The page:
King Solomon was born in 990 BC in Jerusalem, Israel and died in 931 BC. During his time on earth he was the King of Israel, incredibly wealthy and perhaps the wisest man to ever live. He was the son of King David, Israel’s greatest king. Leaders today do all they can to earn a modicum of respect nearing King Solomon’s accomplishments. Of course, not everyone is destined to be a king or president or hold high office but all leaders do need to lead with distinction and wisdom. I would add grace to this mix as well, because without grace a leader can easily build a reputation for being too harsh.
When the Queen of Sheba came to Jerusalem most historical accounts state she arrived to ask Solomon the most difficult questions to see if his well-known wisdom was well earned. She brought highly valuable gifts that included rare spices, gold and precious stones. At that time it was reported that “Never before came such an abundance of spices.” This was in a period of history where there were very few truly wealthy people and it was atypical that a woman would be a senior leader with so much wealth.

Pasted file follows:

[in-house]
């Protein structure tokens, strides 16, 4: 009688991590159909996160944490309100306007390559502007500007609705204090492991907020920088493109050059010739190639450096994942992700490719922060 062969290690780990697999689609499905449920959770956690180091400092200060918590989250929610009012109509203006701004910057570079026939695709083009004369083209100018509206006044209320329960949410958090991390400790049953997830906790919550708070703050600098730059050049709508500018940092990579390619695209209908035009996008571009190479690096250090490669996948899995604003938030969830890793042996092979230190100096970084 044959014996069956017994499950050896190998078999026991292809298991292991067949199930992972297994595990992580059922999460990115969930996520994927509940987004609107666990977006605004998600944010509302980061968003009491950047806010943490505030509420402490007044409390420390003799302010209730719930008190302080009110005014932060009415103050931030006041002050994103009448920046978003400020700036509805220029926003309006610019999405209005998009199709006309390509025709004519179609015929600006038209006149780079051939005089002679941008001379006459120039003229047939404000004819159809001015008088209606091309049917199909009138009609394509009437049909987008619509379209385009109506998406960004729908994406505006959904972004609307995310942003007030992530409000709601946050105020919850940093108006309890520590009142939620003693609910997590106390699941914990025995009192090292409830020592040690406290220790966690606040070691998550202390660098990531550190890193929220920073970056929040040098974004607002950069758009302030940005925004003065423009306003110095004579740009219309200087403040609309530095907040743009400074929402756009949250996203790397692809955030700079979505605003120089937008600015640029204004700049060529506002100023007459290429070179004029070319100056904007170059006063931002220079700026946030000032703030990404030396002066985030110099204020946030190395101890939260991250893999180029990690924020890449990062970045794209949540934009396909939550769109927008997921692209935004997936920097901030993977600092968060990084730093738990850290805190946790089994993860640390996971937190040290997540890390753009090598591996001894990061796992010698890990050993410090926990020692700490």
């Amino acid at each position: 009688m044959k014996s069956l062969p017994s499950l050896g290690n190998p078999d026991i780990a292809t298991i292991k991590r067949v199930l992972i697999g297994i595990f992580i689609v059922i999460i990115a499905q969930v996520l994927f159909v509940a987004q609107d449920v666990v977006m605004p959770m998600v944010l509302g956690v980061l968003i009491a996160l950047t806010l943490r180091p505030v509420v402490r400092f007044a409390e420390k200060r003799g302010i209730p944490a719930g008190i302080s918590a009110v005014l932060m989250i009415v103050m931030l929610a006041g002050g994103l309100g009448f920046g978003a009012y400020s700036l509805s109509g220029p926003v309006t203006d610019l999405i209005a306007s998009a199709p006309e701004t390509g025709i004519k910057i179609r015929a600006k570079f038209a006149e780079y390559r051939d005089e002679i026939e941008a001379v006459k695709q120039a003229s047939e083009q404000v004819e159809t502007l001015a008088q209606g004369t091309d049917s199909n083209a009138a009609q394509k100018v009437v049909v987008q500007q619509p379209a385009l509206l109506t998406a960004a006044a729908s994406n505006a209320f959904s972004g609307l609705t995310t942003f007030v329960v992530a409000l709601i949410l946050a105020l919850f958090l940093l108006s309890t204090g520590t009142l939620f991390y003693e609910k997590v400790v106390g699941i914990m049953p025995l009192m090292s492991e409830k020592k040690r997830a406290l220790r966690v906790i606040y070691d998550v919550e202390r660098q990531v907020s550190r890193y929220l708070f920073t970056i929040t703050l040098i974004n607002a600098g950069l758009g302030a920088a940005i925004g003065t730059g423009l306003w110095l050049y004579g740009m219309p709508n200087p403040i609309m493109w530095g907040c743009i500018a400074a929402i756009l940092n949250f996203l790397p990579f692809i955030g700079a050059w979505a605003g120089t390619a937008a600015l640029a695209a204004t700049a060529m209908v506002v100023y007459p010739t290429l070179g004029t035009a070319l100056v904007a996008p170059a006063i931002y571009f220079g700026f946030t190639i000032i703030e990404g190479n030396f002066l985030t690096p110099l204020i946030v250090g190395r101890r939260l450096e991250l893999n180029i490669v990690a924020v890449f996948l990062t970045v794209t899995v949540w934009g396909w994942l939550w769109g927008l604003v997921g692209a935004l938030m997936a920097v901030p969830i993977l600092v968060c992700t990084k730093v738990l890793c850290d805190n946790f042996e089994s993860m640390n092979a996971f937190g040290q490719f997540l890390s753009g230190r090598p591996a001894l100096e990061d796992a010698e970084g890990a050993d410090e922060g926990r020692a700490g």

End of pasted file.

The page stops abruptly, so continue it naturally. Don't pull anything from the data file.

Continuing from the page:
The queen asked her questions and received a steady flow of wisdom and insights, as she had never heard before. Following her exchange with Solomon she pointed out something beyond how wise Solomon was that provides insight into our human interactions. She told Solomon, “How happy your people must be! How happy your officials must be, who continually stand before you and hear your wisdom!”
What she didn’t point out was Solomon’s incredible palace, land or how many servants under his employ. Rather, she paid him the highest compliment saying how happy those that worked for him must be.
Organizations that do what is expected of them may do good things and help people, but the truly best organizations are those that have leaders who know how to delegate in a calm and steady manner. Isn’t it fascinating the queen didn’t comment on how happy Solomon must be, but rather on how happy his staff must be. Truly, the number one compliment any leader can receive is how happy their staff is under their leadership.